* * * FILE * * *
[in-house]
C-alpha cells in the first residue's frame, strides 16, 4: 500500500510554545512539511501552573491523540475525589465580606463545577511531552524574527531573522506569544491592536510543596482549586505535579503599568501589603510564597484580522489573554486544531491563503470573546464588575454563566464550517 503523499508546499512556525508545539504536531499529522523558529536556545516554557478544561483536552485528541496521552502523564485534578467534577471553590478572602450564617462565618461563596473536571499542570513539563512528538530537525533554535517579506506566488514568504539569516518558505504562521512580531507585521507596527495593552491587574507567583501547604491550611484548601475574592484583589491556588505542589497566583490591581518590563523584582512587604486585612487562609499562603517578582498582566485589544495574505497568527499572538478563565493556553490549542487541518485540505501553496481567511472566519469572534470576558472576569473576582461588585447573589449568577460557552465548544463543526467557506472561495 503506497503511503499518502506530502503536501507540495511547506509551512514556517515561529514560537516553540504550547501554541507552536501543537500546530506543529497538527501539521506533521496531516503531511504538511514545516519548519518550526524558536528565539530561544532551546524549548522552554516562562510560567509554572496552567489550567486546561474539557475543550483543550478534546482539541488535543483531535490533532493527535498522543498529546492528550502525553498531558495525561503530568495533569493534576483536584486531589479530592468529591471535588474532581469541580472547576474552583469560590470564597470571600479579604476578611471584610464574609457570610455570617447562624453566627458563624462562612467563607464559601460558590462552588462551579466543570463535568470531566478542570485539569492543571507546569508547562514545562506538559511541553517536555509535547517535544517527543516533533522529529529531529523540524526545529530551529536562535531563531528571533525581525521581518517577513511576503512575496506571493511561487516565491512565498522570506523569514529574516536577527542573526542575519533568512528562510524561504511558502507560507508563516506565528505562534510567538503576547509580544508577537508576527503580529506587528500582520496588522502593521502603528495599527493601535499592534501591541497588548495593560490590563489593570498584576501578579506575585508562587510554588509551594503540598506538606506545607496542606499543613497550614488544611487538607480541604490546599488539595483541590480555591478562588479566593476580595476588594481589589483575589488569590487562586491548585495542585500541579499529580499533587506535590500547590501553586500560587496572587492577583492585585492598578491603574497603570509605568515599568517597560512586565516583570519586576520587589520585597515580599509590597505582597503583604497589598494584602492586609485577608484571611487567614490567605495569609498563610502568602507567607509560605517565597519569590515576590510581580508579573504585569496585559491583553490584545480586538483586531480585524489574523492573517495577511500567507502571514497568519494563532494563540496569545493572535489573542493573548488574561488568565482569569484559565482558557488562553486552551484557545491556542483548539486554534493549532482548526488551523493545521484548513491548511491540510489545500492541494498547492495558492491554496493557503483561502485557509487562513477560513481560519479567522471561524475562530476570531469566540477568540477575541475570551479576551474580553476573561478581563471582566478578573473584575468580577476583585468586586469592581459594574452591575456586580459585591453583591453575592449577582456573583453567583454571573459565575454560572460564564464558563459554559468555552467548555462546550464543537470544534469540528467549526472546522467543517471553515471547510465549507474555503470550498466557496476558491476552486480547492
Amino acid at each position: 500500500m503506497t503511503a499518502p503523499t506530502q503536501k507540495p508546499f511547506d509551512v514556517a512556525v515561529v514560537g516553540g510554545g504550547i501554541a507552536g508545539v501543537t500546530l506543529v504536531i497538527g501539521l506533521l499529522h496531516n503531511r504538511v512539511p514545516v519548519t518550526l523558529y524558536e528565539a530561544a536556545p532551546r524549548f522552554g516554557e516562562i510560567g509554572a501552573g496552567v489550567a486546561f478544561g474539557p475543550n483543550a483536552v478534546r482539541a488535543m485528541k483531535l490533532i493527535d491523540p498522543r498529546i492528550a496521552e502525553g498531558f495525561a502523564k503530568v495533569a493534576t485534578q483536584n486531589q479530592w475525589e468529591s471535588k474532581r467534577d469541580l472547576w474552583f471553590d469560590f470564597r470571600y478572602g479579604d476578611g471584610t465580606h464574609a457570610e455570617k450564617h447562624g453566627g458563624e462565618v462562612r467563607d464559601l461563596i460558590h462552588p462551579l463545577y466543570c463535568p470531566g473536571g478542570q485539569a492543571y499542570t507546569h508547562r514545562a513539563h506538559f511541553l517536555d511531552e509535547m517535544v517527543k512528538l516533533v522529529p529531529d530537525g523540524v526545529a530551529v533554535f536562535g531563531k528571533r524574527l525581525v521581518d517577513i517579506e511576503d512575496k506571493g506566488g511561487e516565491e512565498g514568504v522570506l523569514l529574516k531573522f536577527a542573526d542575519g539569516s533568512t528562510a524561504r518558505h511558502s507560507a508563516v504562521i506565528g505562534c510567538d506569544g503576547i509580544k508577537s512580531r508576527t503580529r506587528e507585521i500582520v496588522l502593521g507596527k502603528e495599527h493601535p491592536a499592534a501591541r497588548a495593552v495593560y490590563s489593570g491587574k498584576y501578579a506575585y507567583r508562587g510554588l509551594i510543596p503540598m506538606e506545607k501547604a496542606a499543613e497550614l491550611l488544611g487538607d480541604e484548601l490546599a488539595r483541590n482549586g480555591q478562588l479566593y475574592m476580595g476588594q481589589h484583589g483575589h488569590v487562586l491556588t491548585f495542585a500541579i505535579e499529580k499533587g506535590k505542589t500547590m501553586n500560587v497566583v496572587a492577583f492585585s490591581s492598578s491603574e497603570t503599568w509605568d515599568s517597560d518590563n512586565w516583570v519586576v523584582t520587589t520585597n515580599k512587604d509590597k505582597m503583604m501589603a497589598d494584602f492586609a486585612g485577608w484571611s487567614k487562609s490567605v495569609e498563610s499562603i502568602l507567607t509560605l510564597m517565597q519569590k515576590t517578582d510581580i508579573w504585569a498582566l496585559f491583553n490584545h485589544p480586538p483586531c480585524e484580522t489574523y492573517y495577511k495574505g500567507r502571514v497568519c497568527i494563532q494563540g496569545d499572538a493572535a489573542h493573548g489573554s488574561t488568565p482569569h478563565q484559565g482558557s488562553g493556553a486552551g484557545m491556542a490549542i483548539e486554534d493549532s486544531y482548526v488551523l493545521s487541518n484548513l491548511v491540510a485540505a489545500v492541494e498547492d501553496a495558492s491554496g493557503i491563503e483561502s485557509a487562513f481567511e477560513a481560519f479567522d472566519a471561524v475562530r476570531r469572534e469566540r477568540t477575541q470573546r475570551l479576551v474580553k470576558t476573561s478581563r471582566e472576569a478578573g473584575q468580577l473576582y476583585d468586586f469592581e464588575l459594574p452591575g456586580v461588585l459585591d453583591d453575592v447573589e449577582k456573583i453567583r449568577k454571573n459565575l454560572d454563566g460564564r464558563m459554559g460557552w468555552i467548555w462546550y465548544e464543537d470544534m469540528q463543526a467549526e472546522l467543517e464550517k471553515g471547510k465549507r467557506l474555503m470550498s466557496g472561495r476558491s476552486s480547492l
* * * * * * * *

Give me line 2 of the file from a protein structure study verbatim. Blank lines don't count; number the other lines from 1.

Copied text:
C-alpha cells in the first residue's frame, strides 16, 4: 500500500510554545512539511501552573491523540475525589465580606463545577511531552524574527531573522506569544491592536510543596482549586505535579503599568501589603510564597484580522489573554486544531491563503470573546464588575454563566464550517 503523499508546499512556525508545539504536531499529522523558529536556545516554557478544561483536552485528541496521552502523564485534578467534577471553590478572602450564617462565618461563596473536571499542570513539563512528538530537525533554535517579506506566488514568504539569516518558505504562521512580531507585521507596527495593552491587574507567583501547604491550611484548601475574592484583589491556588505542589497566583490591581518590563523584582512587604486585612487562609499562603517578582498582566485589544495574505497568527499572538478563565493556553490549542487541518485540505501553496481567511472566519469572534470576558472576569473576582461588585447573589449568577460557552465548544463543526467557506472561495 503506497503511503499518502506530502503536501507540495511547506509551512514556517515561529514560537516553540504550547501554541507552536501543537500546530506543529497538527501539521506533521496531516503531511504538511514545516519548519518550526524558536528565539530561544532551546524549548522552554516562562510560567509554572496552567489550567486546561474539557475543550483543550478534546482539541488535543483531535490533532493527535498522543498529546492528550502525553498531558495525561503530568495533569493534576483536584486531589479530592468529591471535588474532581469541580472547576474552583469560590470564597470571600479579604476578611471584610464574609457570610455570617447562624453566627458563624462562612467563607464559601460558590462552588462551579466543570463535568470531566478542570485539569492543571507546569508547562514545562506538559511541553517536555509535547517535544517527543516533533522529529529531529523540524526545529530551529536562535531563531528571533525581525521581518517577513511576503512575496506571493511561487516565491512565498522570506523569514529574516536577527542573526542575519533568512528562510524561504511558502507560507508563516506565528505562534510567538503576547509580544508577537508576527503580529506587528500582520496588522502593521502603528495599527493601535499592534501591541497588548495593560490590563489593570498584576501578579506575585508562587510554588509551594503540598506538606506545607496542606499543613497550614488544611487538607480541604490546599488539595483541590480555591478562588479566593476580595476588594481589589483575589488569590487562586491548585495542585500541579499529580499533587506535590500547590501553586500560587496572587492577583492585585492598578491603574497603570509605568515599568517597560512586565516583570519586576520587589520585597515580599509590597505582597503583604497589598494584602492586609485577608484571611487567614490567605495569609498563610502568602507567607509560605517565597519569590515576590510581580508579573504585569496585559491583553490584545480586538483586531480585524489574523492573517495577511500567507502571514497568519494563532494563540496569545493572535489573542493573548488574561488568565482569569484559565482558557488562553486552551484557545491556542483548539486554534493549532482548526488551523493545521484548513491548511491540510489545500492541494498547492495558492491554496493557503483561502485557509487562513477560513481560519479567522471561524475562530476570531469566540477568540477575541475570551479576551474580553476573561478581563471582566478578573473584575468580577476583585468586586469592581459594574452591575456586580459585591453583591453575592449577582456573583453567583454571573459565575454560572460564564464558563459554559468555552467548555462546550464543537470544534469540528467549526472546522467543517471553515471547510465549507474555503470550498466557496476558491476552486480547492